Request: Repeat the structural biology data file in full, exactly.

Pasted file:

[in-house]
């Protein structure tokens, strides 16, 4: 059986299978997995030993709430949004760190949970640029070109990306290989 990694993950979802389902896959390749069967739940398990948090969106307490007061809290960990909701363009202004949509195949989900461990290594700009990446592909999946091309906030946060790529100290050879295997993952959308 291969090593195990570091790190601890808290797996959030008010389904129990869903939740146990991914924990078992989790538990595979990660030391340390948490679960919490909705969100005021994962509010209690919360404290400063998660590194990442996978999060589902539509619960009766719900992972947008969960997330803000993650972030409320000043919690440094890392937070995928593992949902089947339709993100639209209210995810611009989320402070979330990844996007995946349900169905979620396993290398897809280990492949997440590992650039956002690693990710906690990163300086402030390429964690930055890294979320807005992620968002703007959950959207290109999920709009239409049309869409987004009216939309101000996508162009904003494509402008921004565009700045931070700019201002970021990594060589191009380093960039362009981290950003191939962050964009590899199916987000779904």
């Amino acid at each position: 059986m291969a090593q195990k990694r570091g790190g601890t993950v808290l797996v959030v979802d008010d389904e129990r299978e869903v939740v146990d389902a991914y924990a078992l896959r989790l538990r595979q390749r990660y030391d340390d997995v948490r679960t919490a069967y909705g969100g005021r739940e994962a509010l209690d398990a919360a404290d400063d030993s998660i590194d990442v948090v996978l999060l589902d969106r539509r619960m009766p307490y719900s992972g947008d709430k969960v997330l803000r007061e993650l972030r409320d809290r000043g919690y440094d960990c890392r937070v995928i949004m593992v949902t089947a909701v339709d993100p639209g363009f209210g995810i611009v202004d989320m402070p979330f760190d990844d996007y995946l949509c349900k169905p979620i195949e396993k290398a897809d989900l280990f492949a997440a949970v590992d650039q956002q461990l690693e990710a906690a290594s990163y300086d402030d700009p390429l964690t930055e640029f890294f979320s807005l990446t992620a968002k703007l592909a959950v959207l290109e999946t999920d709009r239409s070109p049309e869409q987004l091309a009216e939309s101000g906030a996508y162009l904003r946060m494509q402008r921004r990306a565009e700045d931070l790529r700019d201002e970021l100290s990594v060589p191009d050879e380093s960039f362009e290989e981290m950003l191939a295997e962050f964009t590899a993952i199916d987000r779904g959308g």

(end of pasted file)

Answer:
[in-house]
């Protein structure tokens, strides 16, 4: 059986299978997995030993709430949004760190949970640029070109990306290989 990694993950979802389902896959390749069967739940398990948090969106307490007061809290960990909701363009202004949509195949989900461990290594700009990446592909999946091309906030946060790529100290050879295997993952959308 291969090593195990570091790190601890808290797996959030008010389904129990869903939740146990991914924990078992989790538990595979990660030391340390948490679960919490909705969100005021994962509010209690919360404290400063998660590194990442996978999060589902539509619960009766719900992972947008969960997330803000993650972030409320000043919690440094890392937070995928593992949902089947339709993100639209209210995810611009989320402070979330990844996007995946349900169905979620396993290398897809280990492949997440590992650039956002690693990710906690990163300086402030390429964690930055890294979320807005992620968002703007959950959207290109999920709009239409049309869409987004009216939309101000996508162009904003494509402008921004565009700045931070700019201002970021990594060589191009380093960039362009981290950003191939962050964009590899199916987000779904």
């Amino acid at each position: 059986m291969a090593q195990k990694r570091g790190g601890t993950v808290l797996v959030v979802d008010d389904e129990r299978e869903v939740v146990d389902a991914y924990a078992l896959r989790l538990r595979q390749r990660y030391d340390d997995v948490r679960t919490a069967y909705g969100g005021r739940e994962a509010l209690d398990a919360a404290d400063d030993s998660i590194d990442v948090v996978l999060l589902d969106r539509r619960m009766p307490y719900s992972g947008d709430k969960v997330l803000r007061e993650l972030r409320d809290r000043g919690y440094d960990c890392r937070v995928i949004m593992v949902t089947a909701v339709d993100p639209g363009f209210g995810i611009v202004d989320m402070p979330f760190d990844d996007y995946l949509c349900k169905p979620i195949e396993k290398a897809d989900l280990f492949a997440a949970v590992d650039q956002q461990l690693e990710a906690a290594s990163y300086d402030d700009p390429l964690t930055e640029f890294f979320s807005l990446t992620a968002k703007l592909a959950v959207l290109e999946t999920d709009r239409s070109p049309e869409q987004l091309a009216e939309s101000g906030a996508y162009l904003r946060m494509q402008r921004r990306a565009e700045d931070l790529r700019d201002e970021l100290s990594v060589p191009d050879e380093s960039f362009e290989e981290m950003l191939a295997e962050f964009t590899a993952i199916d987000r779904g959308g």